Religion/Ethics/Law 317 (3 credits) | Human Rights in Germany: Gender, Racism and Social Justice

Can human rights be universal? What exclusions and injustices are inherent in law that treats everyone “equal” in unequal societies? How is it that some human rights have been finally recognized, whereas others are continuously dismissed? Which actors are involved and why? What role do power and knowledge play? Who ‘wrote’ ‘the’ history of human rights? Who was excluded from this process? Departing from an interdisciplinary perspective the coursel will give an insight into Critical Human Rights Discourse and Litigation in Germany. On the basis of concrete human rights cases students will learn about the different bodies and instruments of human rights protection in Germany, their practical advantages, challenges and inherent exclusions. By focusing on specific sectors (Gender, Racism and Social Equality) and their intersectional effects students are taught to see the canon of rights protected within the legal system as constructed and thus embedded in social and political processes of deliberations on different levels. With the understanding that strategic human rights litigation is only one of the many tools used to forward social change and justice, we talk about how these legal strategies and instruments can and should be intertwined with grassroots political awareness campaigns, the creation of associations to strengthen visibility, investments in public relations and advocacy for change and justice within social movements. Studies concerning the impact of Strategic Public Litigation will be used in the discussion, potentially with representatives from NGOs involved in some of the relevant Public Interest Litigations.

Representative fundamental texts of critical legal theory will be read, discussed and applied to the German context. These are interactive courses that have participants practicing the shifts of perspective proposed by the authors of the texts as acts of resistance to the premises of objectivity, neutrality, reasonableness and universality of contemporary hegemonic law. The courses will be team taught and aim to create a platform for dialogue on equal terms. Class sessions will usually open with lecture and/or discussant presentation, case-oriented inquiry, theoretical exploration and class discussion of the topic/theme for the session.

Students will be able to communicate directly with Berlin NGO’s activists and state agencies in the field of human rights and anti-discrimination.

Students interested in this class will need to write a one-page motivational letter describing their interest and background in the subject matter as well as listing previous courses taken either in the field of law, religious or cultural studies, social sciences, European studies to show their experience in the matter.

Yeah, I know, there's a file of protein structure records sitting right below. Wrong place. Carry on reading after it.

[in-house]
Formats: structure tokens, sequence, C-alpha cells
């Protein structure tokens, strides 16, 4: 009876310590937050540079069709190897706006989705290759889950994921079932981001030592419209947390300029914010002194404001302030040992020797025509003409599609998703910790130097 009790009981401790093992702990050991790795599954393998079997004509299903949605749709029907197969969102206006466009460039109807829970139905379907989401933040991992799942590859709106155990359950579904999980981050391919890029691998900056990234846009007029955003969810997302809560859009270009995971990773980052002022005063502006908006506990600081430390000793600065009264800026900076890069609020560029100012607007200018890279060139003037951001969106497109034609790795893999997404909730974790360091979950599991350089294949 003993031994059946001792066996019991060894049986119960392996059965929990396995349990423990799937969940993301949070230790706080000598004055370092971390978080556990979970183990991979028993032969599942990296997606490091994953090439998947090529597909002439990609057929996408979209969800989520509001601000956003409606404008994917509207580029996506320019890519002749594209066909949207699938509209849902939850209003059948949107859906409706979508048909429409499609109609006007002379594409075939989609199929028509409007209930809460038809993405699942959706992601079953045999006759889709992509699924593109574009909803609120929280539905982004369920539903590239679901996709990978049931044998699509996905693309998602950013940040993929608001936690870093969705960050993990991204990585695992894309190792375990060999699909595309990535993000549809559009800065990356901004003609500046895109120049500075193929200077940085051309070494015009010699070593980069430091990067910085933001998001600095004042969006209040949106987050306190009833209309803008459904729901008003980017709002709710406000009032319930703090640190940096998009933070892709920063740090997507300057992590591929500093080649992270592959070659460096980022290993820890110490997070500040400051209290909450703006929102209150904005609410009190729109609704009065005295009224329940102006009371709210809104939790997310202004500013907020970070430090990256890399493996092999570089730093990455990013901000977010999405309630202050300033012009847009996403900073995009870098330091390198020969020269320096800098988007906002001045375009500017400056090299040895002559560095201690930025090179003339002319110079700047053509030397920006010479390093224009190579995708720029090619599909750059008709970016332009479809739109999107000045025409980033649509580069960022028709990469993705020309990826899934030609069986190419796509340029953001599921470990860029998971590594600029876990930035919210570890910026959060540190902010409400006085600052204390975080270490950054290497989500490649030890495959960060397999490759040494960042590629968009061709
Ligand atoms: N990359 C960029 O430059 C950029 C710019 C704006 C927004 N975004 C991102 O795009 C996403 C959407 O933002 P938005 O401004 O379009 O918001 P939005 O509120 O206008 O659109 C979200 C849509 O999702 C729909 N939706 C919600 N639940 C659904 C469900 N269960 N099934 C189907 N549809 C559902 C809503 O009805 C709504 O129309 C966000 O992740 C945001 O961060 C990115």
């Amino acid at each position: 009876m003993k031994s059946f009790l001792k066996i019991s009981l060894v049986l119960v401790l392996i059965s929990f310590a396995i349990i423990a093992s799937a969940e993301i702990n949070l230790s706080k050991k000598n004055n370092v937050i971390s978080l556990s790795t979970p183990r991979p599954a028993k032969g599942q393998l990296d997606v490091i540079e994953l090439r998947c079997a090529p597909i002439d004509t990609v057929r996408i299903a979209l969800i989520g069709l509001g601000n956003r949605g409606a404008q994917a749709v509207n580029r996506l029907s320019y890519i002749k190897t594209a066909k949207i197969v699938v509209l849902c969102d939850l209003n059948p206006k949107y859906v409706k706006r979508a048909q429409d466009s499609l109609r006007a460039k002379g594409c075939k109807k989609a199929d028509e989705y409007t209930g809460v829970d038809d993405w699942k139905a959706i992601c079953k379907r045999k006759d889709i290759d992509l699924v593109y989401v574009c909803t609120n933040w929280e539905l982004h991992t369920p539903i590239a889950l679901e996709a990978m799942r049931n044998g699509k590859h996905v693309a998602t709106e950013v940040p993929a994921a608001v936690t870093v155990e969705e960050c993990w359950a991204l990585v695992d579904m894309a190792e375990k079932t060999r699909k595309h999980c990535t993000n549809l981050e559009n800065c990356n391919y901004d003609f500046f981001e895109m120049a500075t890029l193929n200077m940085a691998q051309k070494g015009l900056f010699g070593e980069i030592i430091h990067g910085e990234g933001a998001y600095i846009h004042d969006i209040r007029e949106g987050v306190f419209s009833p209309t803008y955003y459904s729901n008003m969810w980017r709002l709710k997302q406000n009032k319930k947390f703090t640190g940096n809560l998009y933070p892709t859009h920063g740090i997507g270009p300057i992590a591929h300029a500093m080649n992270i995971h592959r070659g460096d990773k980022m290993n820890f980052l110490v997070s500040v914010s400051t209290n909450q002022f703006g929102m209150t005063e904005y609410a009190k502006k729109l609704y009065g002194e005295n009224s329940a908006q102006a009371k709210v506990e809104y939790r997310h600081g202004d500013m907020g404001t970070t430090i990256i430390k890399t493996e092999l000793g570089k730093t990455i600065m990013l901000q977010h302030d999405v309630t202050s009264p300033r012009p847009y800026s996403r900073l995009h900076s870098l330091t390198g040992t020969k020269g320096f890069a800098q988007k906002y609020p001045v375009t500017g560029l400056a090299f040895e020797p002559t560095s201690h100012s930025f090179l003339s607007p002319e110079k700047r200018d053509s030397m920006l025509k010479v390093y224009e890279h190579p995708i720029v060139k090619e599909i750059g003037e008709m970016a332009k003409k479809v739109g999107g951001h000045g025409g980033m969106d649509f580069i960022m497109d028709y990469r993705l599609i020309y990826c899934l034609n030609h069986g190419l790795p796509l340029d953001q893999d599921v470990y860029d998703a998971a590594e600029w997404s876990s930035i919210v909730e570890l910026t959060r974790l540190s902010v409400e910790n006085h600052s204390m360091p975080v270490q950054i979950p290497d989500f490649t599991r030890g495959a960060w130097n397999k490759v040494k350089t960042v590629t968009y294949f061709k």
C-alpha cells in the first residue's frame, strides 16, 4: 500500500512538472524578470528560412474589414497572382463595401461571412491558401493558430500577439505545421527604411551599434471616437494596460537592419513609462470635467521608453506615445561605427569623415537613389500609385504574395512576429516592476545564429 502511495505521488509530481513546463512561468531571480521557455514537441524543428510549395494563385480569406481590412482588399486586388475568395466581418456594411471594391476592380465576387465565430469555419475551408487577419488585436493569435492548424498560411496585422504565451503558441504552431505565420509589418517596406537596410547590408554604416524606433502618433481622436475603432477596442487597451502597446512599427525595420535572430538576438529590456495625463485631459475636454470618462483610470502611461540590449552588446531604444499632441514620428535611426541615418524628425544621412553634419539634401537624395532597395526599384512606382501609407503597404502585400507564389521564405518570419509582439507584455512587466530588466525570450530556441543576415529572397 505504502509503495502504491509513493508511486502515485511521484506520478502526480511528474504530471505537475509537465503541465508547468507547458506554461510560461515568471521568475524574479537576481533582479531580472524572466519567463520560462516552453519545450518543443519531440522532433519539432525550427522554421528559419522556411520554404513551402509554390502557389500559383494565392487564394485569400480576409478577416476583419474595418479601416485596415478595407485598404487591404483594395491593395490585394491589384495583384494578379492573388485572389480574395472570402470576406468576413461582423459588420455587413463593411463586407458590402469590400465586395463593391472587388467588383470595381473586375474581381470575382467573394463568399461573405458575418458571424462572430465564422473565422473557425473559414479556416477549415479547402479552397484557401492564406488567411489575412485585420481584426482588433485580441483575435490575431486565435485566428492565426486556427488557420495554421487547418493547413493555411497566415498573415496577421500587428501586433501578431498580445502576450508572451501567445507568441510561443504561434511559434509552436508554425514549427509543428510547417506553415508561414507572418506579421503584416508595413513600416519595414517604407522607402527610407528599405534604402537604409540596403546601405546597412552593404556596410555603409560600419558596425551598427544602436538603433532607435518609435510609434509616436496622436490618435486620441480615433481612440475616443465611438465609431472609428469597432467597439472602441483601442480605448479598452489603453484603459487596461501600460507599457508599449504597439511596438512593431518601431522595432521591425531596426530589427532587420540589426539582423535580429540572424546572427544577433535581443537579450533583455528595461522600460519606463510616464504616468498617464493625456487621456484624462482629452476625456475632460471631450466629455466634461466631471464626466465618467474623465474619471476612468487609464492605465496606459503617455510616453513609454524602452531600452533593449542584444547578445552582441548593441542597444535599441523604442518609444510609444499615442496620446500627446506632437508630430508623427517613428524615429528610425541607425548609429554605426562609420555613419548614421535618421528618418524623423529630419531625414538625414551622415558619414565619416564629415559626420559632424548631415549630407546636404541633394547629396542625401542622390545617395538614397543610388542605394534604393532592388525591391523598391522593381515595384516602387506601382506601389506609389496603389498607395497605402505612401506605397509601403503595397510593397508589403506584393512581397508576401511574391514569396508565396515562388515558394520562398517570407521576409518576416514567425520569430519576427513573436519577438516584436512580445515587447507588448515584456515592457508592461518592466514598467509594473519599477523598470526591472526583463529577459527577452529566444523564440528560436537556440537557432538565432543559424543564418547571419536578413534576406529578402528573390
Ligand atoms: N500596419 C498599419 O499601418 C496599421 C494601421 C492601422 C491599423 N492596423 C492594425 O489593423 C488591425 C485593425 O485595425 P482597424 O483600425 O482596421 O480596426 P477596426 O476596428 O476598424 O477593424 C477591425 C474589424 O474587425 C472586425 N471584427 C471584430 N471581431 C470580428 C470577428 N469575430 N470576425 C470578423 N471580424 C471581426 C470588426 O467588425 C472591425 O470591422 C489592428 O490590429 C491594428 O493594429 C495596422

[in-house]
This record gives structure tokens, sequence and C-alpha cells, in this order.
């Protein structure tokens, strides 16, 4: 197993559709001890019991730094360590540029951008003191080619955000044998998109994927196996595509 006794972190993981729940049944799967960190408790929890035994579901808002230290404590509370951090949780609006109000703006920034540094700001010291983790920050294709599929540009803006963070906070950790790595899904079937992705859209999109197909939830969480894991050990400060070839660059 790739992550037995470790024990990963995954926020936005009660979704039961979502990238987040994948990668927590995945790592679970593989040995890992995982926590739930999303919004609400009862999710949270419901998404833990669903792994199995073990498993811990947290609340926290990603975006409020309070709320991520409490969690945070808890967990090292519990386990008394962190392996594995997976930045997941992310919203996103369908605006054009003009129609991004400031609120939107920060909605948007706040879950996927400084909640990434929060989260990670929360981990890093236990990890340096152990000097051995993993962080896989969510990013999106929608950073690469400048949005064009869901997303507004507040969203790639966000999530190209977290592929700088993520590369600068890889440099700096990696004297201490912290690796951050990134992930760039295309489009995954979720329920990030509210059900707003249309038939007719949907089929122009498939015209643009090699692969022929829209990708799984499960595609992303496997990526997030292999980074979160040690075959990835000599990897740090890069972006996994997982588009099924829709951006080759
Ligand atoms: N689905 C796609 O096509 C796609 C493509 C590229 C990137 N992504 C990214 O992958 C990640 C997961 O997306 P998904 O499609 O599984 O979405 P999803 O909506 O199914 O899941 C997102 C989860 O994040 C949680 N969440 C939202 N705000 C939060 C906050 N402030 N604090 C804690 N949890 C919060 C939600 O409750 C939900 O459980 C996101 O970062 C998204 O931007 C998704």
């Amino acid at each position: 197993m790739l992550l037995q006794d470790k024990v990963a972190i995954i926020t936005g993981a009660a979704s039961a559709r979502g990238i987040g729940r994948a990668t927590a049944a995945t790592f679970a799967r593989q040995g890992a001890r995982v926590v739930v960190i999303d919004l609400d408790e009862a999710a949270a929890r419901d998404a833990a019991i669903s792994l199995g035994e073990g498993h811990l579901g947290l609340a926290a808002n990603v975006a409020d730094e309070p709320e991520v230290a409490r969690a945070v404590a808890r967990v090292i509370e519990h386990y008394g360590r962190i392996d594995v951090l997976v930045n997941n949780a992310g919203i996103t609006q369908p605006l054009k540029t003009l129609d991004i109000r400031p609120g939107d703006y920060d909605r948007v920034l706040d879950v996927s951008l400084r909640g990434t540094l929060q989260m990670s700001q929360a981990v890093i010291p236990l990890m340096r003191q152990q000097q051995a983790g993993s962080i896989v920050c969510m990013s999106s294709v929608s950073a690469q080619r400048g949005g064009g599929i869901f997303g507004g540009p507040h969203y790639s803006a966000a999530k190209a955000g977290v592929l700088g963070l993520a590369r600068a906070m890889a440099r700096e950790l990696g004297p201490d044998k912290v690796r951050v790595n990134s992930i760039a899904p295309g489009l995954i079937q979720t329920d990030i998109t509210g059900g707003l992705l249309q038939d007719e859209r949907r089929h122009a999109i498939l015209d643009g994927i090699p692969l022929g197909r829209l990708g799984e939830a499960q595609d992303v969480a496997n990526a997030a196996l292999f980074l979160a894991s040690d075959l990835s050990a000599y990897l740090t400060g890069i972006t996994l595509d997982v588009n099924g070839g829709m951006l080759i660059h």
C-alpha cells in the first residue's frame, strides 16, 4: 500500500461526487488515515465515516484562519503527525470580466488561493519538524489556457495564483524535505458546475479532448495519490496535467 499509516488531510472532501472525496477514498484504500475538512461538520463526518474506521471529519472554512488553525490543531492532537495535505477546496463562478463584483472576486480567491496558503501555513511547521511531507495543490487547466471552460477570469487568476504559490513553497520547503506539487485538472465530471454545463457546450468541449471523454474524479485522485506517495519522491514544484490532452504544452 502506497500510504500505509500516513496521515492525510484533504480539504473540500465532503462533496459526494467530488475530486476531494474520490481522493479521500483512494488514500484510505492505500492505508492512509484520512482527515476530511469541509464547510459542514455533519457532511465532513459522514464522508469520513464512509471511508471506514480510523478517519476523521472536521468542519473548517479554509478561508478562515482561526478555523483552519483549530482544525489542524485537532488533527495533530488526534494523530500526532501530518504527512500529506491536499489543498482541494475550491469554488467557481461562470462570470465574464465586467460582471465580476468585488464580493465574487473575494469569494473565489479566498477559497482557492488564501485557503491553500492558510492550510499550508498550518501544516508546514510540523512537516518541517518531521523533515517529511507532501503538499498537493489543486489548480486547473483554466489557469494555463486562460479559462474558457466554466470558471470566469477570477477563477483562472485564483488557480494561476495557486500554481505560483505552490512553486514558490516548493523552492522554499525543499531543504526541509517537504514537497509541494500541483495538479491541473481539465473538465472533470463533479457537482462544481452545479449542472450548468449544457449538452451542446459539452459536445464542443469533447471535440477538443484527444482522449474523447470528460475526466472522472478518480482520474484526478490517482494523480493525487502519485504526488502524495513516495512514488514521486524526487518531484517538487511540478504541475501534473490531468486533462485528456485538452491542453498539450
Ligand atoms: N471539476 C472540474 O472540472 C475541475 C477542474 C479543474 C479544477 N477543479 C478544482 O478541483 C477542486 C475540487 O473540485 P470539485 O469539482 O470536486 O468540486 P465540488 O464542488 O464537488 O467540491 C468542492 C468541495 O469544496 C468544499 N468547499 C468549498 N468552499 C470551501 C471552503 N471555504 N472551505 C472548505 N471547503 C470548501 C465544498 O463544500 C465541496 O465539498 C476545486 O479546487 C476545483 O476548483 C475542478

Social Science/City Planning/Geography 311 (3 credits) | Urban Neighborhoods in Transition - The Case of Berlin

The aim of this course is to understand and learn about the different challenges European regions are facing, e.g., integration and migration, social exclusion, demographic change, creative milieus, economic decline, shrinking cities and ecological renewal.

How is an aging society affecting our rural and urban areas?

How are migrants integrated in European cities?

Does Berlin have a creative class, and if so, how does it affect the city?

These are only some of the questions that will be discussed in the course. The city of Berlin is a hotspot for various regional developments. As a result, several of these aspects will be explored and explained during short excursions and day trips in Berlin (e.g., ethnic businesses and the migration situation in Neukölln, the newly developing zone Tempelhofer Feld).

Students of all relevant disciplines who are interested in different aspects of European regional development, including city and regional planning, geography, politics, social sciences and economics, are most welcome to join this course.

German 101/201 (3 credits) | German language - Berlin in the Winter

This course is specifically designed for those seeking instruction in the German language and is available at Elementary and Intermediate levels. The course can be combined with an English subject course above and is suitable for participants who really want to discover Berlin with weekly extra cultural and social activities offered.

An online placement exam before departure determines appropriate level. German language classes are taught for 45 contact hours for 3 credits and appear on a Humboldt-Universität zu Berlin transcript. Each course is divided into grammar, conversation, vocabulary and culture and is taught in German. There is a maximum of 15 students in each class.